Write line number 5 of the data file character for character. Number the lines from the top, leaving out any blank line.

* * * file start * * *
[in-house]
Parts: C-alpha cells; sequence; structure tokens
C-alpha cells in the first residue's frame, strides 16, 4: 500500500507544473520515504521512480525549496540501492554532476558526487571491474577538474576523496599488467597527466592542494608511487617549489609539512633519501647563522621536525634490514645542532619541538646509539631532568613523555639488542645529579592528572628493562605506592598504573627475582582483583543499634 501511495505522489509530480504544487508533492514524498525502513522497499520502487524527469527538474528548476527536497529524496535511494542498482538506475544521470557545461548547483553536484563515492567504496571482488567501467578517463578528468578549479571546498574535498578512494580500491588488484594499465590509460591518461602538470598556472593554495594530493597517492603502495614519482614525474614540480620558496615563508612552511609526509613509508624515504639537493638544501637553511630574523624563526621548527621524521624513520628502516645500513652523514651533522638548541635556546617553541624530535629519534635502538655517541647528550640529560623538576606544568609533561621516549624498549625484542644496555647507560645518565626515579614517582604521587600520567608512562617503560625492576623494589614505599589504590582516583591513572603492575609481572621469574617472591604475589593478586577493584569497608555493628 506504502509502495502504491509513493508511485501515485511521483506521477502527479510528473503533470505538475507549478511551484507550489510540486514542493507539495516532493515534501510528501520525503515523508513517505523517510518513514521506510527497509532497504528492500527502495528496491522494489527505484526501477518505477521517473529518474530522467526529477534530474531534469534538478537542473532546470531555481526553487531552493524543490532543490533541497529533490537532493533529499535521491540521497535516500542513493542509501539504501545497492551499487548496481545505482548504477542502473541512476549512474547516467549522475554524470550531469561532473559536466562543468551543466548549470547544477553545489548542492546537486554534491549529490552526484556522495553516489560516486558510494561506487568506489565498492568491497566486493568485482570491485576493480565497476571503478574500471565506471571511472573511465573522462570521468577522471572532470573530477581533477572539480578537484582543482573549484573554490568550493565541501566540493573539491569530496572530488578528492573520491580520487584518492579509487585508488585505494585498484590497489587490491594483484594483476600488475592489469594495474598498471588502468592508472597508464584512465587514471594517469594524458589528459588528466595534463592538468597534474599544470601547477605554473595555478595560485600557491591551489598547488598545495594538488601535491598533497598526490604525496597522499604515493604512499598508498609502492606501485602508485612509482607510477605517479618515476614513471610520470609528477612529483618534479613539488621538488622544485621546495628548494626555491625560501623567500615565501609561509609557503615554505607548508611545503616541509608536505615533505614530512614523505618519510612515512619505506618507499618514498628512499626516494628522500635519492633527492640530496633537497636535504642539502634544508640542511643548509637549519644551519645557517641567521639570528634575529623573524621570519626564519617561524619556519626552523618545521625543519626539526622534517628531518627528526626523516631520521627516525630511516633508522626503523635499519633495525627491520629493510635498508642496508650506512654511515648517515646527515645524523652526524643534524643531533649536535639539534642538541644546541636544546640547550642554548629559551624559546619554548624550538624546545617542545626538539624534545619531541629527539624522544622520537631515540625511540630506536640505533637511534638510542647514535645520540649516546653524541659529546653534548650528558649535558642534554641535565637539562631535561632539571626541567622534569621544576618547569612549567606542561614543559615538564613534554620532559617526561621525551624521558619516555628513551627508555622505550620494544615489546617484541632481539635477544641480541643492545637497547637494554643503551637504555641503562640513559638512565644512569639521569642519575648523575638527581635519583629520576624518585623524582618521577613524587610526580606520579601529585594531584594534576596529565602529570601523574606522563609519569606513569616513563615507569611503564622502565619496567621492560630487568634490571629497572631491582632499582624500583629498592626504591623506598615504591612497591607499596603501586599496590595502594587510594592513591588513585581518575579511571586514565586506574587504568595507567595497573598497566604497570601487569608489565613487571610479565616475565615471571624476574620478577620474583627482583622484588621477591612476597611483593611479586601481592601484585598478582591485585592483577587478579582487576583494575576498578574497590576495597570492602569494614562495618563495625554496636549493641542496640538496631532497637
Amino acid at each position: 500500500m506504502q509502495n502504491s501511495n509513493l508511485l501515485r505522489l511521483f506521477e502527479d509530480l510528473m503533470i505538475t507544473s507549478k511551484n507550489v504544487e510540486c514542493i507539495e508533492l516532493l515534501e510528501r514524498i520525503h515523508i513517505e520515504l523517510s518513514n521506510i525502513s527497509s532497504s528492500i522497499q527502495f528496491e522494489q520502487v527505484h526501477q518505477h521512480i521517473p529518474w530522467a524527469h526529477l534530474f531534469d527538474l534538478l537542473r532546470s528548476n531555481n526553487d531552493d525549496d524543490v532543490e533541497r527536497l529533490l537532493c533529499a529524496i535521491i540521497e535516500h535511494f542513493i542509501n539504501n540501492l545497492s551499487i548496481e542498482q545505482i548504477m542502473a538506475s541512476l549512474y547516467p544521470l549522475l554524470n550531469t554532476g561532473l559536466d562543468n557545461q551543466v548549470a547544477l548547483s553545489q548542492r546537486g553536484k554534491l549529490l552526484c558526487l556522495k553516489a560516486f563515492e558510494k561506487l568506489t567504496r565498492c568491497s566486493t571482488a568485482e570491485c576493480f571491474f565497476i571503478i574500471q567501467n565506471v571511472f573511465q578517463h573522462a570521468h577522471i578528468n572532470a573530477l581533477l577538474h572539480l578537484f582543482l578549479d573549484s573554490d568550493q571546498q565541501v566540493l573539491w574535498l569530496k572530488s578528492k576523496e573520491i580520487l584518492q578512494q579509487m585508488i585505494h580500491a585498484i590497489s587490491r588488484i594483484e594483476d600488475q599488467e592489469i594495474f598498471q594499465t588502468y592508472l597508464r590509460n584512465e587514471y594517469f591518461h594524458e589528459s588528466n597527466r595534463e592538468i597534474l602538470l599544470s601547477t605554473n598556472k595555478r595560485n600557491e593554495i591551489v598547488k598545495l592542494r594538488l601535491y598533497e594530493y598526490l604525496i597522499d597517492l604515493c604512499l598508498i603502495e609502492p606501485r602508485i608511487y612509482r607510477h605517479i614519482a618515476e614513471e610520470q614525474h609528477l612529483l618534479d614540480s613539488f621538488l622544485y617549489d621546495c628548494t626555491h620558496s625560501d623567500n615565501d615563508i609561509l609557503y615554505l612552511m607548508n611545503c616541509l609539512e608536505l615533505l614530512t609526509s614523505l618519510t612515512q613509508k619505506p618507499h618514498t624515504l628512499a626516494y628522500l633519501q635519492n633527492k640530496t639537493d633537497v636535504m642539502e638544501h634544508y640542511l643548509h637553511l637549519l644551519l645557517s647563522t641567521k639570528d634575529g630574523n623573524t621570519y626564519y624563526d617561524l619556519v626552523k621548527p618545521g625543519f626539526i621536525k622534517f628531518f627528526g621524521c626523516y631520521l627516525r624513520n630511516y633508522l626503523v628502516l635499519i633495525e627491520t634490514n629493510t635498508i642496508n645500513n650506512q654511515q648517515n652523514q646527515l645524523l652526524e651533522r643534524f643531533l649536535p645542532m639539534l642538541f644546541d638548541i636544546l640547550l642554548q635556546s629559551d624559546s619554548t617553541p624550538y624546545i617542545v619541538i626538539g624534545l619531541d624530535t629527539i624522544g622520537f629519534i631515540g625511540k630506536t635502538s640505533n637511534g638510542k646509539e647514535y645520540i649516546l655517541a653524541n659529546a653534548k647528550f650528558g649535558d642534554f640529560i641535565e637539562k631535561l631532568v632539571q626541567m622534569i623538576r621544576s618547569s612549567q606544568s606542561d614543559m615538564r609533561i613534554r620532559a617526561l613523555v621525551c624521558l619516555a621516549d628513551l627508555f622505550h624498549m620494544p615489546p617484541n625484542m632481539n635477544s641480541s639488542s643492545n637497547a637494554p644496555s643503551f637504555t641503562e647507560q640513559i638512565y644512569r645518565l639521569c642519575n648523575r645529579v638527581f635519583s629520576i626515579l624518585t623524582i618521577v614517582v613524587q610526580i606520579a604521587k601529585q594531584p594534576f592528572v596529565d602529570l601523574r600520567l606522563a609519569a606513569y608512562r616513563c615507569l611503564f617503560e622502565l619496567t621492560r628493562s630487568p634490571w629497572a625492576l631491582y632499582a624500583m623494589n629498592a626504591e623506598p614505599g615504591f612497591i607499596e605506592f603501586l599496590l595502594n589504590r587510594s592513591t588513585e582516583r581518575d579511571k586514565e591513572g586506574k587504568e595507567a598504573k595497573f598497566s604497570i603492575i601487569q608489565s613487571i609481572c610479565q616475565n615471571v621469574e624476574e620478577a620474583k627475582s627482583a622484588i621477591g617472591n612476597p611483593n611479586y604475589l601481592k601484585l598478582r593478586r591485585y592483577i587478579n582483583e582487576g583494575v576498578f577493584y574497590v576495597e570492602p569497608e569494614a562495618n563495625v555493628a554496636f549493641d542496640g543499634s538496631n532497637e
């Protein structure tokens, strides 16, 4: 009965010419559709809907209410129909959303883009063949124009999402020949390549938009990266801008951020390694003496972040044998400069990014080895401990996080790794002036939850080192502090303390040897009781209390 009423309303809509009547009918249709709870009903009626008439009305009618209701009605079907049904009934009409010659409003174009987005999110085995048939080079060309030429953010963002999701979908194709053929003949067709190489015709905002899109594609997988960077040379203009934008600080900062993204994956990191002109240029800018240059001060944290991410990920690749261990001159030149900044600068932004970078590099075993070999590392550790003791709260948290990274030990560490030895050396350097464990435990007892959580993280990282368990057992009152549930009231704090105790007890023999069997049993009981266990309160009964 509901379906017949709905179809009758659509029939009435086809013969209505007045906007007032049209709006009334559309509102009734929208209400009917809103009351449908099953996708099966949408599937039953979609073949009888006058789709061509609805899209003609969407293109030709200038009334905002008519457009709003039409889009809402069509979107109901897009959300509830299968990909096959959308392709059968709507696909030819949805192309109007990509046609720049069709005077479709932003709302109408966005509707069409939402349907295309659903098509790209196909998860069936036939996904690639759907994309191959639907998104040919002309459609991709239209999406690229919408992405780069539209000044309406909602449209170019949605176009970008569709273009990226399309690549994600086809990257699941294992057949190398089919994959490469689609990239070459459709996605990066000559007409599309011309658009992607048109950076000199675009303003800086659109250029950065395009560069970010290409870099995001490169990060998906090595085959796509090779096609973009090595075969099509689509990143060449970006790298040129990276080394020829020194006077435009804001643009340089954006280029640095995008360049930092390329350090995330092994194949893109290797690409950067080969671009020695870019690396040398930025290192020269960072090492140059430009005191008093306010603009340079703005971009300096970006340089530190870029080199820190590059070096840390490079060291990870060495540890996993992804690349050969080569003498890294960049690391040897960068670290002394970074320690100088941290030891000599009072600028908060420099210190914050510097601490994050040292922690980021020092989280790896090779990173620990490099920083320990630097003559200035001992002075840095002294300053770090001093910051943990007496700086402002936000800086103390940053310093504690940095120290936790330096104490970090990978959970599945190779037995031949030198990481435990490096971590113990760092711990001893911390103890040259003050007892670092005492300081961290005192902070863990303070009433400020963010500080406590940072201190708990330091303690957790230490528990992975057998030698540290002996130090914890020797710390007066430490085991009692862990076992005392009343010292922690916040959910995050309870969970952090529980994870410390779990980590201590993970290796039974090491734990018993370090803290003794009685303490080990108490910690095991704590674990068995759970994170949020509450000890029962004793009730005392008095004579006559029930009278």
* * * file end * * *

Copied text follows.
């Protein structure tokens, strides 16, 4: 009965010419559709809907209410129909959303883009063949124009999402020949390549938009990266801008951020390694003496972040044998400069990014080895401990996080790794002036939850080192502090303390040897009781209390 009423309303809509009547009918249709709870009903009626008439009305009618209701009605079907049904009934009409010659409003174009987005999110085995048939080079060309030429953010963002999701979908194709053929003949067709190489015709905002899109594609997988960077040379203009934008600080900062993204994956990191002109240029800018240059001060944290991410990920690749261990001159030149900044600068932004970078590099075993070999590392550790003791709260948290990274030990560490030895050396350097464990435990007892959580993280990282368990057992009152549930009231704090105790007890023999069997049993009981266990309160009964 509901379906017949709905179809009758659509029939009435086809013969209505007045906007007032049209709006009334559309509102009734929208209400009917809103009351449908099953996708099966949408599937039953979609073949009888006058789709061509609805899209003609969407293109030709200038009334905002008519457009709003039409889009809402069509979107109901897009959300509830299968990909096959959308392709059968709507696909030819949805192309109007990509046609720049069709005077479709932003709302109408966005509707069409939402349907295309659903098509790209196909998860069936036939996904690639759907994309191959639907998104040919002309459609991709239209999406690229919408992405780069539209000044309406909602449209170019949605176009970008569709273009990226399309690549994600086809990257699941294992057949190398089919994959490469689609990239070459459709996605990066000559007409599309011309658009992607048109950076000199675009303003800086659109250029950065395009560069970010290409870099995001490169990060998906090595085959796509090779096609973009090595075969099509689509990143060449970006790298040129990276080394020829020194006077435009804001643009340089954006280029640095995008360049930092390329350090995330092994194949893109290797690409950067080969671009020695870019690396040398930025290192020269960072090492140059430009005191008093306010603009340079703005971009300096970006340089530190870029080199820190590059070096840390490079060291990870060495540890996993992804690349050969080569003498890294960049690391040897960068670290002394970074320690100088941290030891000599009072600028908060420099210190914050510097601490994050040292922690980021020092989280790896090779990173620990490099920083320990630097003559200035001992002075840095002294300053770090001093910051943990007496700086402002936000800086103390940053310093504690940095120290936790330096104490970090990978959970599945190779037995031949030198990481435990490096971590113990760092711990001893911390103890040259003050007892670092005492300081961290005192902070863990303070009433400020963010500080406590940072201190708990330091303690957790230490528990992975057998030698540290002996130090914890020797710390007066430490085991009692862990076992005392009343010292922690916040959910995050309870969970952090529980994870410390779990980590201590993970290796039974090491734990018993370090803290003794009685303490080990108490910690095991704590674990068995759970994170949020509450000890029962004793009730005392008095004579006559029930009278």